Fighting Climate Change
Climate change is real, caused by human activity, and an urgent threat to our way of life. For too long, scientific warnings were ignored and now we’re at a crisis point. To avoid a major, irreversible catastrophe, we must take bold action to become carbon neutral by 2050.
Together, these bills take immediate and comprehensive action to combat and mitigate the climate crisis.
Maine has been acutely affected by the climate crisis. The Gulf of Maine is warming faster than 99% of other bodies of water on the planet. Rates of asthma and Lyme disease have grown exponentially. Acidifying waters are making it harder for shellfish to grow their shells. Coastal flooding and sea level rise have increase dramatically.
It's hard to imagine a place like Maine without its iconic oceans and coastline—a crucial part of our state's history and landscape, as well as an irreplaceable resource for 30,000 thousand Mainers who make their living from marine-related industries. But currently, the Gulf of Maine is warming faster than 99% of Earth's other waters, threatening our way of life.
Across the country, coastal communities are suffering from ocean acidification, rapidly warming oceans, and rising sea levels. States like Maine that rely on pristine oceans are experiencing toxic algal blooms, increasing amounts of plastics pollution, distressed marine habitats, and disruption in the fishing and tourism industries that are the backbone of coastal economies.
We must protect our coastal ecosystems while also preventing attacks on our oceans, such as oil and gas exploration.
If the United States doesn’t take immediate, economy-wide action at all levels of government, our health and natural resources that support our economic growth could face irreparable harm. We must prevent average global temperatures from increasing beyond 1.5 degrees Celsius through economic incentives, and we must take advantage of the opportunity before us to create good, clean jobs that transition our energy system and create a more equitable future for all Americans.
The agriculture sector contributes approximately 10% of total US greenhouse gas emissions, therefore farmers have the opportunity to reverse the effects of climate change by improving soil health and capturing carbon in their soil.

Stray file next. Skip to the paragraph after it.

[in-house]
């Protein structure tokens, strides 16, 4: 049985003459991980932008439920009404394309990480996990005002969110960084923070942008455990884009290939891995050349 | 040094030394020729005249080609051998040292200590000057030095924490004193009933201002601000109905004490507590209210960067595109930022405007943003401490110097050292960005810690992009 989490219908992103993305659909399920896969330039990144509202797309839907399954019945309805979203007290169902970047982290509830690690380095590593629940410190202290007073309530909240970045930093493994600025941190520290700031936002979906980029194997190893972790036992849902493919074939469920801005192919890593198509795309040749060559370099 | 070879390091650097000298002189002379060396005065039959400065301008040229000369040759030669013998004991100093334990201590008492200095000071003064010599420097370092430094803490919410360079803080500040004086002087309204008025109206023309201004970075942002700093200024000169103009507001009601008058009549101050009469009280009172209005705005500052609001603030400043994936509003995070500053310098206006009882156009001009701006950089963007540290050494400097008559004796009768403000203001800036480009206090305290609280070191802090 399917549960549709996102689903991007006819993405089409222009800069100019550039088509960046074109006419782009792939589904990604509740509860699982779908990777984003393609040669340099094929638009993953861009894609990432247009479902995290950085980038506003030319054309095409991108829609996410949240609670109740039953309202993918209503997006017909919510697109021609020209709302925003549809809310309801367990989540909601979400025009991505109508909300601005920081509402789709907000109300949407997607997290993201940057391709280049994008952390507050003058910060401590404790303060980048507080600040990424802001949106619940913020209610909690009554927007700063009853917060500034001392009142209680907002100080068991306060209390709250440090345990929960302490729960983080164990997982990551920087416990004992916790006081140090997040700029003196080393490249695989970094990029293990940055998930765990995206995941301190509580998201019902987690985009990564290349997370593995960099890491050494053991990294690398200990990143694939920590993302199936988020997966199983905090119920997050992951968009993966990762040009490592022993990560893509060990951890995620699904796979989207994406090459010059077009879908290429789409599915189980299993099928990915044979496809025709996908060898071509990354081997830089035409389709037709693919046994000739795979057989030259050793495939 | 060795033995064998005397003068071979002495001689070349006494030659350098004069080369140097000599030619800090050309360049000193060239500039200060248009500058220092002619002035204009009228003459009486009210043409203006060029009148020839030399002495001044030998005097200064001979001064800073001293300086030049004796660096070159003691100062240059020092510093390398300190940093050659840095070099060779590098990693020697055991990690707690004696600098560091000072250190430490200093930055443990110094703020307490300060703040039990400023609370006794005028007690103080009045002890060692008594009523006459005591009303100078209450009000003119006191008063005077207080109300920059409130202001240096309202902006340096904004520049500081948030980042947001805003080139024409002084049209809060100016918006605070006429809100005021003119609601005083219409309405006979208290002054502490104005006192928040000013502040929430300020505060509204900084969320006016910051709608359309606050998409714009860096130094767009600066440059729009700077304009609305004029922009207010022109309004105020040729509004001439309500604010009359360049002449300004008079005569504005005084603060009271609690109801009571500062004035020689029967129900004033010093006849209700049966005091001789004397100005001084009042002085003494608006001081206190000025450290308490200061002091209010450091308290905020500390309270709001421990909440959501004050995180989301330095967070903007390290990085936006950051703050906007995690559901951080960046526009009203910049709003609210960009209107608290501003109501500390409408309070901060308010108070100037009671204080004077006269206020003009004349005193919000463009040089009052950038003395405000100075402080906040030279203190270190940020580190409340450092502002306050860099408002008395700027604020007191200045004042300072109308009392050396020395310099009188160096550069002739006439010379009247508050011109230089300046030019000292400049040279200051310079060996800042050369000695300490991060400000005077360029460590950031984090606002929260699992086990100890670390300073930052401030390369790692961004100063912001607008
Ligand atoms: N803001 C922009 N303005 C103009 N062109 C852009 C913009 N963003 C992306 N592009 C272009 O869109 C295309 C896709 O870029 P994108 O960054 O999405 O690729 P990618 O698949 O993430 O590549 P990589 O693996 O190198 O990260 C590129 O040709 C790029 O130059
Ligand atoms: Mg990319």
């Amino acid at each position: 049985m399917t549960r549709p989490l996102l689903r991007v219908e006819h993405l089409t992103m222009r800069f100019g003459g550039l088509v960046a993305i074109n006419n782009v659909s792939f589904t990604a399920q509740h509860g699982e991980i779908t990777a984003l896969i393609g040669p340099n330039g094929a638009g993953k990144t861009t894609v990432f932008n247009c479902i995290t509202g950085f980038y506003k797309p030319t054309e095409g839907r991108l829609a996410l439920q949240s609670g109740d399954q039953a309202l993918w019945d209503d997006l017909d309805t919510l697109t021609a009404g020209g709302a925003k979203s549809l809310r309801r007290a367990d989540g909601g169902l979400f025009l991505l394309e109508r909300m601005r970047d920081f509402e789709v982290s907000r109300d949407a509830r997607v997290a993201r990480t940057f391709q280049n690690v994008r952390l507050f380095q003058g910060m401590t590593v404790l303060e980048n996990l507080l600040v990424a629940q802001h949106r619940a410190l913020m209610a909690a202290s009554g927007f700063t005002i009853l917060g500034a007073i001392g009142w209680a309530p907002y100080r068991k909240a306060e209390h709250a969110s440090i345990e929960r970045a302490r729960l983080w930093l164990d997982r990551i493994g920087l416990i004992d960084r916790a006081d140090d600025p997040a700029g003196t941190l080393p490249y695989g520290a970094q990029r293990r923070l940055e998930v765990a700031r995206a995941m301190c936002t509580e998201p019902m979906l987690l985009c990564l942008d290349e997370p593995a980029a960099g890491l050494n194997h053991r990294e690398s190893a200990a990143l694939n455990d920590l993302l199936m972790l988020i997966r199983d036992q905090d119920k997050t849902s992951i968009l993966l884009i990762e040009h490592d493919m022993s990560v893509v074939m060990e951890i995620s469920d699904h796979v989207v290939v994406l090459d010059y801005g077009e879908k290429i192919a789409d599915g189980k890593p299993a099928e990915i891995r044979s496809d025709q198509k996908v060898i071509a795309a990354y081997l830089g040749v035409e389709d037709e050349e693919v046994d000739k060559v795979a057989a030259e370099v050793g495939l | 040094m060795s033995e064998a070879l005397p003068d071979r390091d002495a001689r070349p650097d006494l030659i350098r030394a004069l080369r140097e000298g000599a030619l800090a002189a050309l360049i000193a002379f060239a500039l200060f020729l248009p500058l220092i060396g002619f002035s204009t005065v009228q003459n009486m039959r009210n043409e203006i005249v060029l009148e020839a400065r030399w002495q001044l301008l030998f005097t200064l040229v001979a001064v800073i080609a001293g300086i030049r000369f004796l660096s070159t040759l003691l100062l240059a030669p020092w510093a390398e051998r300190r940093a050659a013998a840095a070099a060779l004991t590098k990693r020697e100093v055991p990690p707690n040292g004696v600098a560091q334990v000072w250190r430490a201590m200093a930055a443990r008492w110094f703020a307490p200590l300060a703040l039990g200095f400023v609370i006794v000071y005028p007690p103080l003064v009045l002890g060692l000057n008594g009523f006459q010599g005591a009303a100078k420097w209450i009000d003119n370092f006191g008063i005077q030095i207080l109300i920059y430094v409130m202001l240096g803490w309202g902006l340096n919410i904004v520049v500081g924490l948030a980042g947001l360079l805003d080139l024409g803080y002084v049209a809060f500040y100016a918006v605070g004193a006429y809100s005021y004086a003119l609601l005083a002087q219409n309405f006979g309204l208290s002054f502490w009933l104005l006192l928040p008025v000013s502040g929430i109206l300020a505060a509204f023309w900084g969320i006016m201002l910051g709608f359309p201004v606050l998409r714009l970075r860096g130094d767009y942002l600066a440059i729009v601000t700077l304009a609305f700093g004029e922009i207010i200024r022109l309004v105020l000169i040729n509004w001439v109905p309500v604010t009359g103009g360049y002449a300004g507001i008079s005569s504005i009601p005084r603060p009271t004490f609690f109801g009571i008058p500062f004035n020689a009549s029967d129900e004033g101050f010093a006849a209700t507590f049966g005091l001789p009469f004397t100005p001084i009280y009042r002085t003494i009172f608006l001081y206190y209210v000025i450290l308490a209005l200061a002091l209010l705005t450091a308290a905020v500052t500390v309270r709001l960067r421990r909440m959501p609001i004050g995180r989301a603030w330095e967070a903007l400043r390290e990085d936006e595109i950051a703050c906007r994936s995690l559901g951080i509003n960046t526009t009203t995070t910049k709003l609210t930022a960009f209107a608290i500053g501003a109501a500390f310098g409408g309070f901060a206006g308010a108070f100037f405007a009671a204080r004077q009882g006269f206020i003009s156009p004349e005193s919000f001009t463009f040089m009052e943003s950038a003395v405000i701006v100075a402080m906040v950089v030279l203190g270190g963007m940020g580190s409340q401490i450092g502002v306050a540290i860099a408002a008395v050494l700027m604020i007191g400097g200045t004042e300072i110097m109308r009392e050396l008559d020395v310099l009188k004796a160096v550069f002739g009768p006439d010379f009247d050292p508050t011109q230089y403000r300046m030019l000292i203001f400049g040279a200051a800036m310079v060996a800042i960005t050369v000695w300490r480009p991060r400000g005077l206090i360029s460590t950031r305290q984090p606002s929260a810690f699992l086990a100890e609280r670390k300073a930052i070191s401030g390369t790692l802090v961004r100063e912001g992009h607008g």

As an organic farmer for more than 40 years, I can tell you that farmers are our allies in the fight against climate change. Many farmers are already implementing climate-smart practices in their operations. If we give farmers and food producers the right incentives—and bring them to the table when we’re discussing climate policy—we can preserve our food system, cut down on emissions, and sequester carbon in our farmers’ soil.
For far too long, scientific warnings of climate change have been ignored. It is increasingly clear that to avoid major catastrophe, the United States must immediately reduce emissions and become carbon neutral by 2050. Thankfully, now more than ever, policymakers and the public agree we must act swiftly. This will take a myriad of approaches to reduce emissions from sectors all across our economy.
The climate crisis is already having devastating effects on the public health of our communities, with communities historically subject to injustice feeling the brunt of them. We need to be prepared to support communities that are most likely to be impacted and therefore more vulnerable to asthma, food-borne illnesses, and heat-related impacts all worsened by climate change, weather unpredictability, and highly polluted air.
Our reliance on fossil fuels has proven to be one of the biggest contributors to climate change. We must swiftly move towards energy sources that are net-zero carbon emitters, like wind, solar, and thermal energy. A combination of strong federal policy and robust investments will spur growth in the renewable energy economy, which will create millions of jobs across America, lower the cost of renewable solutions, and move us closer to achieving 100% net-zero emissions before it is too late.
Our government must do everything it can to gather all the relevant information on climate change, support additional research, and use it to guide us into the next steps of climate change solutions.
We also must support grant programs and education so the next generation will have the tools to fight climate change. Currently, only 30% of middle school teachers and only 45% of high school science teachers understand the extent of the scientific consensus on climate change, even though over 97% of actively publishing climate scientists agree that human activity is the primary cause of climate change.
Our waters, plants, animals, and lands are already feeling the effects of climate change. Once our natural resources are altered, these changes are usually irreversible.
While our natural resources are at risk in a changing climate, they can also play an important role in protecting us from some of the worst impacts of the climate crisis. We must enact legislation that protects our natural resources from senseless harm.
Our country once led the world on climate change solutions, but under the Trump administration, we’re lagging far behind. We must immediately re-enter the Paris Climate Agreement and reemerge as the global leader on climate change—which is one of our greatest national security threats.